South Korea Lifts Suspension On U.S. Beef Imports
Tuesday, June 26th 2007, 7:07 am
By: News On 6
SEOUL, South Korea (AP) _ South Korea lifted a suspension on imports of American beef from two U.S. meat companies Tuesday after the U.S. confirmed that three shipments meant for domestic consumption were exported by mistake, officials said.
South Korea shut its doors to American beef in December 2003 after an outbreak of mad cow disease in the U.S. It partially reopened its market last year, but agreed to accept only boneless meat from cattle under 30 months old, which are thought to be less at risk of carrying the illness.
Seoul in late May and early June suspended imports from six facilities of two U.S. meat companies: Minneapolis, Minn.-based Cargill Inc. and Springdale, Ark.-based Tyson Foods Inc. for exporting beef that was intended for U.S. domestic consumption.
The Agriculture Ministry said Tuesday that it had received confirmation from the U.S. Department of Agriculture that two U.S. companies _ identified by South Korean officials as Am-Mex International and Midamar Corp. _ shipped the meat to South Korea after purchasing it from both Cargill and Tyson.
Quarantine authorities ``determined that six Cargill and Tyson processing facilities had nothing to do with the export of beef intended for domestic consumption,'' the ministry said in a statement.
Seoul's move will allow the U.S. to issue quarantine certificates again to the six Cargill and Tyson facilities, said Kim Do-soon, an official handling the issue at the government's National Veterinary Research & Quarantine Service.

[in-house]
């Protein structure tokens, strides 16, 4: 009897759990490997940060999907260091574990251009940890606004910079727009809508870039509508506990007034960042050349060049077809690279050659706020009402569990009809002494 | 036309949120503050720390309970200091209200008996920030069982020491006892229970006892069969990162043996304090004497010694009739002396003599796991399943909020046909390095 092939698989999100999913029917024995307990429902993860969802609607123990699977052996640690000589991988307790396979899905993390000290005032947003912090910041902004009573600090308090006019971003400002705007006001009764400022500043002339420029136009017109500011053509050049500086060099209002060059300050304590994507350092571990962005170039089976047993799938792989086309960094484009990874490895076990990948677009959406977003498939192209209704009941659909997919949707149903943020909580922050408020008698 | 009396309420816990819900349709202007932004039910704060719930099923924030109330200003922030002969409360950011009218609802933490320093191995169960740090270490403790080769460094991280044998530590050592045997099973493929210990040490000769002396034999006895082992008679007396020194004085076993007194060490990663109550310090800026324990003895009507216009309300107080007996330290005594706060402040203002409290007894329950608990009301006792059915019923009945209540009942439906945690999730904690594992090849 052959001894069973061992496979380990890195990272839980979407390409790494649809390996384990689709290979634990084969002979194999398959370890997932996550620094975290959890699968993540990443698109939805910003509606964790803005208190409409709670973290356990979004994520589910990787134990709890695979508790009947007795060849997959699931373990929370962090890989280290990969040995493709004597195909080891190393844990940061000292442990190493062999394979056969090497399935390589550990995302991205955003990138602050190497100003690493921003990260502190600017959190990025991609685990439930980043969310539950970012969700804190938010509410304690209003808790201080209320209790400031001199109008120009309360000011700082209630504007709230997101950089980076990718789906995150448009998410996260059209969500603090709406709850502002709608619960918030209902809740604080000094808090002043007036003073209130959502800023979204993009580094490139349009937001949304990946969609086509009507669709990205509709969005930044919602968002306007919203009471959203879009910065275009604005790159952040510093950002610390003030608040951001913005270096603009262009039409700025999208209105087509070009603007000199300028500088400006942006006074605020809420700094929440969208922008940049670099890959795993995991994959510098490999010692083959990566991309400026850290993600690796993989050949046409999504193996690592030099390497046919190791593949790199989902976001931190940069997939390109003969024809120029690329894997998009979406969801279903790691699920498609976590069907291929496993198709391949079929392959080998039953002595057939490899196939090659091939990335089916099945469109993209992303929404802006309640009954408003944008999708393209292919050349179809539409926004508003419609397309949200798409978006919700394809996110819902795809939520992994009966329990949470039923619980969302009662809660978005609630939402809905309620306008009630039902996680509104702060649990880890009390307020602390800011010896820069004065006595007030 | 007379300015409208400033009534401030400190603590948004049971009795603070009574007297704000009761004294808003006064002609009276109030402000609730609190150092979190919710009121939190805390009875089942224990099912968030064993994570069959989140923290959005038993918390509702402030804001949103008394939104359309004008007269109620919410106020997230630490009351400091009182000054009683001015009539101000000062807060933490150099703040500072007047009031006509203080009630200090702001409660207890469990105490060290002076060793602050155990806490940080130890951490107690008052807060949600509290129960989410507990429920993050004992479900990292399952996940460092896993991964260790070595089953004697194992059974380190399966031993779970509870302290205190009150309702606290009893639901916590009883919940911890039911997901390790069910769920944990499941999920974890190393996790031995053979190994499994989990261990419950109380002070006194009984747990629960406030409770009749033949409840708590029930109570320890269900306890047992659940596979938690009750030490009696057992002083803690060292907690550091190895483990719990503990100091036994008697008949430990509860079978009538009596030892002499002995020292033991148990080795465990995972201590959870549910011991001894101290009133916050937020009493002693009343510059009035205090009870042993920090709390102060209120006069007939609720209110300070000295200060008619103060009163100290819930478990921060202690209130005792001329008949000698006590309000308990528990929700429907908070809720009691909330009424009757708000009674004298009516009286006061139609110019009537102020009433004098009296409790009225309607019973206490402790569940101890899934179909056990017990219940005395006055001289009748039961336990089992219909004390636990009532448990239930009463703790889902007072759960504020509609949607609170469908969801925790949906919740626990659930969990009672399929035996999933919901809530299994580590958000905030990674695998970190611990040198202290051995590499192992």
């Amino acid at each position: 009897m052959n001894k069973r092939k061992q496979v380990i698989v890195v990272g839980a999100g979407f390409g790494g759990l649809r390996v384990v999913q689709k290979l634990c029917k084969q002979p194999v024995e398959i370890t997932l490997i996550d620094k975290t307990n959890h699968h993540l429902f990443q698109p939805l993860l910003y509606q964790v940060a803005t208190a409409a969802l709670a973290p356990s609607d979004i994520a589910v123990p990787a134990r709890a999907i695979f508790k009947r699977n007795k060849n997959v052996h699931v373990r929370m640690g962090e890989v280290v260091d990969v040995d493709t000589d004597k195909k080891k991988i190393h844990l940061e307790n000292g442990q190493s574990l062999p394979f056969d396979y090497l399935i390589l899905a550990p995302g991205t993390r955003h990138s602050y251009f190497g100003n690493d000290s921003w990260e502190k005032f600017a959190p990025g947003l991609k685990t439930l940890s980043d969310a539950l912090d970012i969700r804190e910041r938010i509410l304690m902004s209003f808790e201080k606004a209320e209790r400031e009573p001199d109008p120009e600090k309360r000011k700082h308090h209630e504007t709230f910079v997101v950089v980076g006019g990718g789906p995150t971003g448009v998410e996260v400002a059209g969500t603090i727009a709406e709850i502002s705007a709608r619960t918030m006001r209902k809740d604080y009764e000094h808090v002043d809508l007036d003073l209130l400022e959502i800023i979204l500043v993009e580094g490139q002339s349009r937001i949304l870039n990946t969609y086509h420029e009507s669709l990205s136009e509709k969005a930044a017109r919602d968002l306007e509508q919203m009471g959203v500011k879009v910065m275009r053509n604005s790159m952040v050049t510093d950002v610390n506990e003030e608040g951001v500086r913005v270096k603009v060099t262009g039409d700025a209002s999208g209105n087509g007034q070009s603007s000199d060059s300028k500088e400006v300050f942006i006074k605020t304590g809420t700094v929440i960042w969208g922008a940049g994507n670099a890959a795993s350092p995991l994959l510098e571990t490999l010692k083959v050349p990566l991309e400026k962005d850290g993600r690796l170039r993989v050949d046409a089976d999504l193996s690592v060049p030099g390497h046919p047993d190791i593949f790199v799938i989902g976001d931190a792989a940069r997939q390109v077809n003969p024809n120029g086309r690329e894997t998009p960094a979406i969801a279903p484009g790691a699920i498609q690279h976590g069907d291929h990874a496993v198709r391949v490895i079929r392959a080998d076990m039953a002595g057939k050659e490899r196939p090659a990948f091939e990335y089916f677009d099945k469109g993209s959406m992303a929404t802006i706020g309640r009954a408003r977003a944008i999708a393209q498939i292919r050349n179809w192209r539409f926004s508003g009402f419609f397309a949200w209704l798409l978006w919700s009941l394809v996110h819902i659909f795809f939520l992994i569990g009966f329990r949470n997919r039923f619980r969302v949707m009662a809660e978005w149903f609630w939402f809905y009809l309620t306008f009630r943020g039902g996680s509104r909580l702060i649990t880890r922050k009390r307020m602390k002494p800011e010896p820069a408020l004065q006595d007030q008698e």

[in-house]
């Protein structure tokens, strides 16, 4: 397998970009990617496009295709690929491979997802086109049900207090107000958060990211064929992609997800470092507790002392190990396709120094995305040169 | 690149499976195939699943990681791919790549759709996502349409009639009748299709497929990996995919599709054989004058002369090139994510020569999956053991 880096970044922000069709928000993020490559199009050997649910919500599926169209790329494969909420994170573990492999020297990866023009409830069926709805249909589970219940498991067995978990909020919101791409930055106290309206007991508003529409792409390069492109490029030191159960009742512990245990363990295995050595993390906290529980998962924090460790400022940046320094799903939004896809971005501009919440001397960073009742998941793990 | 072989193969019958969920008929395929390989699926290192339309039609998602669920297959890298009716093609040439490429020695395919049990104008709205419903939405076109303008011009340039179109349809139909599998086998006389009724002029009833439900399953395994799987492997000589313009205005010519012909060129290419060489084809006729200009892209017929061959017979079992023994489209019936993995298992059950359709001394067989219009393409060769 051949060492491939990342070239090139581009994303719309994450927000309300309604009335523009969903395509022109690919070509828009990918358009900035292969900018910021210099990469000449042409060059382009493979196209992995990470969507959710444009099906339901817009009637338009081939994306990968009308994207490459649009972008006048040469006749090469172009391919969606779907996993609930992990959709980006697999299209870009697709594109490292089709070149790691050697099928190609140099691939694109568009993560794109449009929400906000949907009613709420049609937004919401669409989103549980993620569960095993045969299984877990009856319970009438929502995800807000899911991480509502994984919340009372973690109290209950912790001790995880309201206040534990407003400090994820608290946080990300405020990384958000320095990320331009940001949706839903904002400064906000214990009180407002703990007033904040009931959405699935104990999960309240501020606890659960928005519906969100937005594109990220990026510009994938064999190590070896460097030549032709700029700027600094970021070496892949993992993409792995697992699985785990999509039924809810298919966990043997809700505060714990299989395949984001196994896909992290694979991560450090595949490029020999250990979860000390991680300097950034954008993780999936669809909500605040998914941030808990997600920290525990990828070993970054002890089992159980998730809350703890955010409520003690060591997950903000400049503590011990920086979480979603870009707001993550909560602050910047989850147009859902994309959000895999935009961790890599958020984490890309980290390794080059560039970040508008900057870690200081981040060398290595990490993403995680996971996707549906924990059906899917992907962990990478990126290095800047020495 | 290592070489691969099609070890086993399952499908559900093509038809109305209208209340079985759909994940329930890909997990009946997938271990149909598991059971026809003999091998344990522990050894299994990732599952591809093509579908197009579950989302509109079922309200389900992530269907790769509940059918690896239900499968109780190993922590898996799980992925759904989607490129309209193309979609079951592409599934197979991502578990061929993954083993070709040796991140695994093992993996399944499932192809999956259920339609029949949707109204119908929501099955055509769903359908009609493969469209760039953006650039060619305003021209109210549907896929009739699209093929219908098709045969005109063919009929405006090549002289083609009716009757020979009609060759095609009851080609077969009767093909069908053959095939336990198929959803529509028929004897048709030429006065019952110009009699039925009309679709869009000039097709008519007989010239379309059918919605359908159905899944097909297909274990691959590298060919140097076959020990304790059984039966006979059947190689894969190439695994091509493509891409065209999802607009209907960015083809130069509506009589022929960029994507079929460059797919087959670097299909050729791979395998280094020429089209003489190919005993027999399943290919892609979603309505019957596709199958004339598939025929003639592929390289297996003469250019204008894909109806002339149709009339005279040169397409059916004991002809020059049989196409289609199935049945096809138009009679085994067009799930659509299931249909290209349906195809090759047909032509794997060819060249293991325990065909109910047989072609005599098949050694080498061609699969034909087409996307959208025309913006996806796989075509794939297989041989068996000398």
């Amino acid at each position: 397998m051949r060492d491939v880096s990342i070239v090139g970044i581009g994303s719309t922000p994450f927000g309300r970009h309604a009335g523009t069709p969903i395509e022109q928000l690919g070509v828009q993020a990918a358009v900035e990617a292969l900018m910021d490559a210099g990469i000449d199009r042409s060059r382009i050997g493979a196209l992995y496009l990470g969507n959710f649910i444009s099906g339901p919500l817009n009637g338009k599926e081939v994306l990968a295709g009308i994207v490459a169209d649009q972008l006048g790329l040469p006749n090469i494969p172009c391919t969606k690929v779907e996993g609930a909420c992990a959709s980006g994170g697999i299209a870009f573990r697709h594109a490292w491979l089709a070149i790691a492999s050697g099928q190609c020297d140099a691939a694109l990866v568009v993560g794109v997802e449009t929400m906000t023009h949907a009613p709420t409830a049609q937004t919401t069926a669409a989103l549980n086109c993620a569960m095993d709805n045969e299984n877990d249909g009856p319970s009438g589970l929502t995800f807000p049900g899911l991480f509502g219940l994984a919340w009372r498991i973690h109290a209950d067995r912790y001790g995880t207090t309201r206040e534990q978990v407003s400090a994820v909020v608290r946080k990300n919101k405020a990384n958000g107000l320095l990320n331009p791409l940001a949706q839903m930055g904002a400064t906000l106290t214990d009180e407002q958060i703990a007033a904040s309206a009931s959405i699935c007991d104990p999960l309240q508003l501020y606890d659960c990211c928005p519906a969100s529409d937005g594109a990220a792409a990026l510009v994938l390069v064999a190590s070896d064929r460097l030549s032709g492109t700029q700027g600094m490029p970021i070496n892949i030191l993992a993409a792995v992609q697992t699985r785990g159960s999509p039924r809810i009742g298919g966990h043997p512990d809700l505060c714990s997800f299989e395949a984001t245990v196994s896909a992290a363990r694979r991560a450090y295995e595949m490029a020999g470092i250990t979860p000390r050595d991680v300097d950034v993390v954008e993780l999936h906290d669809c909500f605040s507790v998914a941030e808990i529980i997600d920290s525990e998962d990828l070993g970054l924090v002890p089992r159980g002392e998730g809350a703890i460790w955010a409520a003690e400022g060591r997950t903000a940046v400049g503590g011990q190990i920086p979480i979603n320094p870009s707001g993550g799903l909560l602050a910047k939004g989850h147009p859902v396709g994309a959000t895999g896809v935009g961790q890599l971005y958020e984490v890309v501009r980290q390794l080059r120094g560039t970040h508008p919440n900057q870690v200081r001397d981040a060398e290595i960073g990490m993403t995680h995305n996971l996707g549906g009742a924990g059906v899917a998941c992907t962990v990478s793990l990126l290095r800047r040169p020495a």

Without the certificates, no imported meat can pass customs inspection in South Korea, Kim said.
The United States welcomed Seoul's decision.
``We are pleased that Korea will allow the resumption of shipments from these plants,'' Agriculture Secretary Mike Johanns said in Washington. ``Despite some start-up problems, beef exports to Korea are rapidly increasing.''
U.S. exporters have sold more than 500 tons of U.S. beef to South Korea this year, Johanns said.
South Korea was the third-largest foreign market for American beef, after Japan and Mexico, before it banned U.S. beef imports.
Johanns also said that a U.S. delegation is in Japan to begin technical discussions, the next step in the process to more fully open the Japanese market to U.S. beef and beef products.
Since the United States was classified as a controlled risk country by the World Organization for Animal Health, it has been urging its trading partners to reopen export markets to the full spectrum of U.S. cattle and beef products.